Healthcare Information Technology and the Shift to Value-Based Care

Healthcare Information Technology and the Shift to Value-Based Care 0

The US health care market is rapidly changing the way it compensates providers for medical services and this trend has significant consequences for healthcare information technology companies. In 2016 according to a reputable study (Health Care Payment Learning & Action Network ), 29% of payments to providers used alternative payment models (APM), including shared savings and risk, bundled and population-based payments, and another 28% of payments included pay-for-performance and care coordination bonuses on top of the legacy fee-for-service (FFS) compensation. Only 43% of 2016 payments were traditional fee-for-service plans which was a significant decline from the prior year when FFS accounted for 62% of provider payments. It is expected that APM payments will account for about 50% of the health care payment market in 2018 and traditional FFS plans will be reduced to well below 50% of the market. This dramatic and rapid shift has important consequences for the health care information technology industry.
Revenue cycle management (RCM) systems used by providers are generally excellent at transaction processing and financial recordkeeping but lack the ability to analyze practice, cost and efficiency trends throughout patient populations. This ability is necessary to have beneficial conversations with payers. Claim management systems have similar shortcomings and further lack a comprehensive view of the financial picture of the patient’s care. Both systems struggle to interact with the growing number of third parties, such as repricing or analytic entities that play critical roles in emerging value-based care and compensation models. In the near future, hybrids of combined RCM and claims management systems will likely emerge to improve efficiency and analytics and reduce costs. For example, a gated, network only plan (a micro-single payer) could provide a simple cloud-based platform with today’s technology for documentation and reimbursement. This solution would give the payer visibility in the care process and the provider certainty and ease of reimbursement.
In addition to converging provider/payer transaction systems, there are very powerful benefits in bringing electronic health record data into the value “conversation”. The patient’s condition and expected course are the most powerful determinants of cost. Harnessing this information in the analytic process makes value determinations possible. After all, spending nickels to save dollars still shows current costs against invisible financial benefits. Realizing these benefits will require far more integration of EHR and RCM systems as well as data analytics that bridge the clinical and financial dimensions.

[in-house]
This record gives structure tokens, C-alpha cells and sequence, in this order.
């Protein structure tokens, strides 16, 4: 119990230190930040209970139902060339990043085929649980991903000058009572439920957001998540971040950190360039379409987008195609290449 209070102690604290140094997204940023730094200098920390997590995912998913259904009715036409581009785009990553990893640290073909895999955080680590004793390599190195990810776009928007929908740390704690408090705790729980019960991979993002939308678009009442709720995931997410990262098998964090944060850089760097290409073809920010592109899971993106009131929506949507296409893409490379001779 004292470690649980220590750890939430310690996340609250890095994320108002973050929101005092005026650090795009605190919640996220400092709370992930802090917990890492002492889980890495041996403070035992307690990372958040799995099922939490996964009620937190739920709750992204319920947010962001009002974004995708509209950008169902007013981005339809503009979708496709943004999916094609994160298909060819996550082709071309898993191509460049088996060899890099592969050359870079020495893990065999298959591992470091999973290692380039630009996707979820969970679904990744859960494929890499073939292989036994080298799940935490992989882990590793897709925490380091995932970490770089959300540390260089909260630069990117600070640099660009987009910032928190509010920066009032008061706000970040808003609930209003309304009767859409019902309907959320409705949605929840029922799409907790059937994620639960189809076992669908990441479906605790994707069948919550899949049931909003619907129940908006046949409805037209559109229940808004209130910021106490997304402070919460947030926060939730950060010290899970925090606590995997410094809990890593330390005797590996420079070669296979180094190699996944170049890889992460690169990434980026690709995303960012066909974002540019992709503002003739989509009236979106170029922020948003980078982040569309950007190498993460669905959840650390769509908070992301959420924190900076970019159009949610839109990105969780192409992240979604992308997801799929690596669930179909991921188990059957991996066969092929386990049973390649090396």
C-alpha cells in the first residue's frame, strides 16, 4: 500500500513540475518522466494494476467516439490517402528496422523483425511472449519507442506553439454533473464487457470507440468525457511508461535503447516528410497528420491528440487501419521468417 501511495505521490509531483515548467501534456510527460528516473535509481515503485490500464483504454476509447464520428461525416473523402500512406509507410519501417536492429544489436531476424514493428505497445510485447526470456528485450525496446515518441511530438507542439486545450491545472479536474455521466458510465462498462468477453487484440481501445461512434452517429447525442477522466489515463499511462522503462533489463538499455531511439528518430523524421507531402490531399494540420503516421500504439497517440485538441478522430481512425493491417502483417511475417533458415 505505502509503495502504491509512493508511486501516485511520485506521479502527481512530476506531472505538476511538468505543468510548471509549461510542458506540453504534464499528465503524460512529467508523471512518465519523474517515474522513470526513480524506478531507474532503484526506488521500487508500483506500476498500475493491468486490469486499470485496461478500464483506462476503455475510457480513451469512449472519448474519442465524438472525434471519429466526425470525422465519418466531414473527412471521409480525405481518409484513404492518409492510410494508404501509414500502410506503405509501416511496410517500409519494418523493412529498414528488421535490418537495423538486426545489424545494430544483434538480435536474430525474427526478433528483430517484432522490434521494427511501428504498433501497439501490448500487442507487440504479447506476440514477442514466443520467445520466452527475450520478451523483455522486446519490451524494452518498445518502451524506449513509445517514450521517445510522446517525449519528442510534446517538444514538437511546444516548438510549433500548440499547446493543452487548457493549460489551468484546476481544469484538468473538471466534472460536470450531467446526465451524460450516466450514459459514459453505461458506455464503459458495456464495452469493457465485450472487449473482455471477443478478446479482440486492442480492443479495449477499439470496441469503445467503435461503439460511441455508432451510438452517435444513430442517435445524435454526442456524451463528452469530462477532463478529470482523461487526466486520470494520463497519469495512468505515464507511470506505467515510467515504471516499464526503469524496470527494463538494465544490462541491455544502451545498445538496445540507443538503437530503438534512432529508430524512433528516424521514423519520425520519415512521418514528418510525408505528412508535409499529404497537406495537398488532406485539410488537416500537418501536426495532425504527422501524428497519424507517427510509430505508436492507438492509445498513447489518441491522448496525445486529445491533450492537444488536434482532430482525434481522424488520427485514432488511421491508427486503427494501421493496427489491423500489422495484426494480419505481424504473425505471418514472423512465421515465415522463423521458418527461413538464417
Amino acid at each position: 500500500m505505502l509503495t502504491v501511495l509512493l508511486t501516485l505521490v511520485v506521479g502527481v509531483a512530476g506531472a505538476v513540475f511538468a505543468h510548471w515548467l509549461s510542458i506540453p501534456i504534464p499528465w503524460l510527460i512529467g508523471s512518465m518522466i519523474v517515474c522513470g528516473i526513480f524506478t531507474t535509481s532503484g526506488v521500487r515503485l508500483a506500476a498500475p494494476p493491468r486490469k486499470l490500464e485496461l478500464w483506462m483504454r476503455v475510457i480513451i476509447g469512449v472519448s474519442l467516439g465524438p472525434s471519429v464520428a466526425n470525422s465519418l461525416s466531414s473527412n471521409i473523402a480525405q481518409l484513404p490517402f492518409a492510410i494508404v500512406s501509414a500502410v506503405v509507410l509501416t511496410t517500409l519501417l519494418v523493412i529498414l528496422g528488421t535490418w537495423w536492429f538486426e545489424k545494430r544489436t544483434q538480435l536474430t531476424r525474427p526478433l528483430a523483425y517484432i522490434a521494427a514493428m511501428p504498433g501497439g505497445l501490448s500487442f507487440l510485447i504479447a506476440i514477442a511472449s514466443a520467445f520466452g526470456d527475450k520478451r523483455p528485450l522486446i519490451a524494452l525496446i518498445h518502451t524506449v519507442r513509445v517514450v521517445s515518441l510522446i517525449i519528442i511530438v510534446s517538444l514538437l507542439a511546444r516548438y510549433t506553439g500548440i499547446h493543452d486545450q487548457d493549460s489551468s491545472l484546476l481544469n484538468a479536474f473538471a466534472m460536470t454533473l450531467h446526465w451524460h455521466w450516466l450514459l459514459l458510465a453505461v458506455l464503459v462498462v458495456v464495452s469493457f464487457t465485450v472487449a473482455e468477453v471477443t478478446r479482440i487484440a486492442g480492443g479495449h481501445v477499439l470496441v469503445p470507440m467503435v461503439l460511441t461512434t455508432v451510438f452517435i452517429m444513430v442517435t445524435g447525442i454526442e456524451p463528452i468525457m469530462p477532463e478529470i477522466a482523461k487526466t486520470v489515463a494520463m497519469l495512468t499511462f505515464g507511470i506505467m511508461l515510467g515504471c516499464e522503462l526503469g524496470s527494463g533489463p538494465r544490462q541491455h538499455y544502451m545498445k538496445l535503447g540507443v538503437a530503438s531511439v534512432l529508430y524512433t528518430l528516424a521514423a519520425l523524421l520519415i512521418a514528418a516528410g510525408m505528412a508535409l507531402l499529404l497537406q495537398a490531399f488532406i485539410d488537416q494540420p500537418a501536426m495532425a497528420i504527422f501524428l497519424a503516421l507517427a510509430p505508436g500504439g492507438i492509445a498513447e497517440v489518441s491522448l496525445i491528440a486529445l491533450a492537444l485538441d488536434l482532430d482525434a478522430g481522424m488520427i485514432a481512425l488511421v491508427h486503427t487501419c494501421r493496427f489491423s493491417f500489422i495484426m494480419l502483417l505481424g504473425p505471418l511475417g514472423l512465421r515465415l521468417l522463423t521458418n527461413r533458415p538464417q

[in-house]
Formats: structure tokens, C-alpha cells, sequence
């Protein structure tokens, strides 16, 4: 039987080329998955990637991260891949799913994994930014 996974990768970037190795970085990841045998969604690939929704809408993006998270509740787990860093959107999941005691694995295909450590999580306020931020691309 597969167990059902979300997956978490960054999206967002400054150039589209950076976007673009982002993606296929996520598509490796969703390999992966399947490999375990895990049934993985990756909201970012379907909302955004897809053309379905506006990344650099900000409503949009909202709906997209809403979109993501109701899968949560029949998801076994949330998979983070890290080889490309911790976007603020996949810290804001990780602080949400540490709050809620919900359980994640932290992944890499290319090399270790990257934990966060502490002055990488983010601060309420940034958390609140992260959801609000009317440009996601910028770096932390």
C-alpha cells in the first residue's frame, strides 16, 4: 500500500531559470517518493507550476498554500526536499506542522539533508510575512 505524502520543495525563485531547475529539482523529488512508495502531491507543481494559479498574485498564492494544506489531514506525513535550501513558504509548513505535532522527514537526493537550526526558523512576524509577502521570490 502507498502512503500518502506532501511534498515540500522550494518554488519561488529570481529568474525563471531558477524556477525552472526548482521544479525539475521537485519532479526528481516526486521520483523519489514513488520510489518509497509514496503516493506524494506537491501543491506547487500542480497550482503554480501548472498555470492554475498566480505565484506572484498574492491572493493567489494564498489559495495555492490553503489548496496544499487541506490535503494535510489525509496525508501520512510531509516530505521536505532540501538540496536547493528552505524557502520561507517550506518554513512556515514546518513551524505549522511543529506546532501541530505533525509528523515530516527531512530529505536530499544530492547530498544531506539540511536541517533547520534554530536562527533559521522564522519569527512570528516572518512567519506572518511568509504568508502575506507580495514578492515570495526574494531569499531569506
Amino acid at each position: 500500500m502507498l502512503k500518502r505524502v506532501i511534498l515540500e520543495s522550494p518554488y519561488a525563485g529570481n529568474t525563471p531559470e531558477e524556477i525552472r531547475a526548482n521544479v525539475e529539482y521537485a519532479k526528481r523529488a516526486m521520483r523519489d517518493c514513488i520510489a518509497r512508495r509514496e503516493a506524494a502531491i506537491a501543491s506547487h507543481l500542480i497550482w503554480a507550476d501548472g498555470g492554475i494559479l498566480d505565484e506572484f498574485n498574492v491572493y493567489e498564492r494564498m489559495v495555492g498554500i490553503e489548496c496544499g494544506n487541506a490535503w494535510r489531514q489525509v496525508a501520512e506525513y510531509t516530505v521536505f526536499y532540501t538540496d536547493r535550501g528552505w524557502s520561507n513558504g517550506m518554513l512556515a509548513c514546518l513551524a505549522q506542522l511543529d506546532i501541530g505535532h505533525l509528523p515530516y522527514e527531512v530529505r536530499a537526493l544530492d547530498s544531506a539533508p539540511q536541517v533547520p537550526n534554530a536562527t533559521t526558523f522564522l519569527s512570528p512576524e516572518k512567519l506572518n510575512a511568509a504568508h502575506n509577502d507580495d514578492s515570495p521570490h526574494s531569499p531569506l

The final “big picture” implication for transaction platforms is to provide exchanges that are as open and free of friction as possible. Most claims transaction use electronic claim and remittance modes in 837/835 format. However, there are many providers and payers using paper or image-based submission and reporting and they will need to be accommodated in the hybrid settlement system. In addition, direct claim submission using a payer sponsored platform is a growing mode in which many providers and payers see advantages. Finally, the information needs of independent third parties need to be accommodated and they can have varying modes of transaction capabilities and preferences that include 837/835, HL-7, XLM and csv, among others. All of these transaction and communication modes will need to be accommodated.
The rapid growth in the healthcare reimbursement market share for Alternative Payment Models and other value-based modes means that intermediaries processing the claims will need to develop technologies that connect and communicate with providers and payers in new ways. The access to clinical and transactional information will leverage the value of analytic tools that can reduce care costs and improve outcomes and increase provider compensation at the same time. The healthcare reimbursement marketplace is changing rapidly; faster than the HIT industry, but it is possible to catch up with a reconfiguration of existing systems.

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